What we do at DU that helps mitigate those problems is that students pay our tuition, room and board to go on our partner programs, and they can use their DU financial aid. They get DU [academic] credit, and that means they’re not going to fall off track because they studied abroad. Nationally, that’s not the trend — if students are choosing international options, they’re choosing options that are less disruptive to their academic career.
Q: Several years ago, the philosophy behind study abroad was, in part, to push students out of their comfort zones, to encourage study somewhere they might not have visited on vacation. Is that still part of the thinking?
A: Not directly. What that has morphed into, the goal of study abroad, is to develop intercultural competency and intercultural communication. The best way to do that is to ask students to enroll in a situation where they are able to function in the community as much as possible, able to take advantage of internships and whatever elements that might allow them to interact with people from that country. A student may well go to Glasgow, and because that student is in a classroom filled with Scottish students, interacting with Scottish faculty in the Scottish university system, living in a country that has different cultural conditions, that student’s comfort zone has been really tested. Because that student is part of the university system there with no intermediary. That’s as much pushing a student to grow interculturally as it is to have a student go to, say, Germany and learn German in a classroom primarily with other American students, with the intermediary of a support staff and teacher. Of course, the student leaves the classroom and lives in the community, but most likely the student is going to be hanging out with American students. As opposed to the kid in Glasgow who is hanging out with Scots.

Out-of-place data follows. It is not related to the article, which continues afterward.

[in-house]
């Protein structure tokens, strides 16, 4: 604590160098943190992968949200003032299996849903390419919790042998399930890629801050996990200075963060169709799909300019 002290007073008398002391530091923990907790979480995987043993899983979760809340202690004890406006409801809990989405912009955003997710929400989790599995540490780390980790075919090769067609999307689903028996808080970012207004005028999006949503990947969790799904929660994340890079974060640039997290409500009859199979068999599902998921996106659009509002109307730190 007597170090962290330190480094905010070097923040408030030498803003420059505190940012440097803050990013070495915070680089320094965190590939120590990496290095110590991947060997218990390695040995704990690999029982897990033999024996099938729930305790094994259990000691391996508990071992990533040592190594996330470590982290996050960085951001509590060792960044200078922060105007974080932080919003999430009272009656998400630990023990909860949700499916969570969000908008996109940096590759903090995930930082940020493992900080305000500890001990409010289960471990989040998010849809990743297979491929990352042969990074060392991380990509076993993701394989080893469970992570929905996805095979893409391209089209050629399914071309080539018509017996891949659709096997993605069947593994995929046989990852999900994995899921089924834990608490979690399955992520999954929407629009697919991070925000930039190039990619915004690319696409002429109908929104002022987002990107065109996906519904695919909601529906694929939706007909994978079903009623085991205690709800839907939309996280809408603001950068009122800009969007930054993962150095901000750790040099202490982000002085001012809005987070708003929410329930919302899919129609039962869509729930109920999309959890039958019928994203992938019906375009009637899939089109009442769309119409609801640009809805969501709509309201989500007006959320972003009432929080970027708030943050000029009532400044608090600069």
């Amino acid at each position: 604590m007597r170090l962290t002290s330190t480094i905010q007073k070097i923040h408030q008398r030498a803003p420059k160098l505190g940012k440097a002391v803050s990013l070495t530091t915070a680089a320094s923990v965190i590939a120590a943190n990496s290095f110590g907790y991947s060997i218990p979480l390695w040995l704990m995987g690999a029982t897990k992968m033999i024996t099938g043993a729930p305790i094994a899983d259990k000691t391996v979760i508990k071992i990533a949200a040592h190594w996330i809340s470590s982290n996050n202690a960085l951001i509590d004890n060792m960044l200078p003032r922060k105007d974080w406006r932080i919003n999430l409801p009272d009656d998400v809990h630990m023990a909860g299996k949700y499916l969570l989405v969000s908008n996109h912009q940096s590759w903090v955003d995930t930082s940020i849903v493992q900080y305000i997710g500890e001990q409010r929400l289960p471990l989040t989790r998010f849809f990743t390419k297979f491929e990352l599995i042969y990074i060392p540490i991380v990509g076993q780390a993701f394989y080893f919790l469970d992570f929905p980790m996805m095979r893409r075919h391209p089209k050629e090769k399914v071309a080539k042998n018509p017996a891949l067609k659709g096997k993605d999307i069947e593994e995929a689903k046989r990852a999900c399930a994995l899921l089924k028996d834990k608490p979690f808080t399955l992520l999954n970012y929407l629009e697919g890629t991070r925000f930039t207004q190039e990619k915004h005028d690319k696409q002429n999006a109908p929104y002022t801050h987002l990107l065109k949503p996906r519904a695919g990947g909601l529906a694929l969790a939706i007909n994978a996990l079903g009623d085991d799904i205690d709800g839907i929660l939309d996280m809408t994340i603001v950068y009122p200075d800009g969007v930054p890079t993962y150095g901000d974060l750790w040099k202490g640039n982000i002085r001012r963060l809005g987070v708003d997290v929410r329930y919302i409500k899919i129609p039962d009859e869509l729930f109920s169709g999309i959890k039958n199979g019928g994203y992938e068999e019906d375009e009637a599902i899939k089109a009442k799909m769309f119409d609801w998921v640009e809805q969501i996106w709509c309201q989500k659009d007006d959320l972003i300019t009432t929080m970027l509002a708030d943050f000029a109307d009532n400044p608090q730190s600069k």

These programs are hard to compare; they’re entirely different things. But employers want to see that anybody whom they’re hiring can function internationally — both with international communities here in Denver and if their job to takes them to other countries, by Skype or satellite offices.
Q: What does ISSS do to help international students at DU acclimate and achieve?
A: One of their major roles is to make sure that immigration paperwork is in order, but another important role is to be the point people for international students as they come to campus. They start with orientation that points out the specific needs of international students and answers questions. And then ISSS provides ongoing programming. Every student knows they can talk to someone at ISSS at any time.
Q: Do international students get the chance to immerse themselves in the American community the way your hypothetical American student in Glasgow plunges into the Scottish community?
A: We’re looking at how we do orientation for international students and domestic students to see whether we can integrate them more. Right now, orientation is segregating international students for almost a week before domestic students arrive on campus. So the international students get to know each other very well, which is wonderful, but while domestic students are getting to know each other, the international students already have their groups. That tends to continue over the course of the year.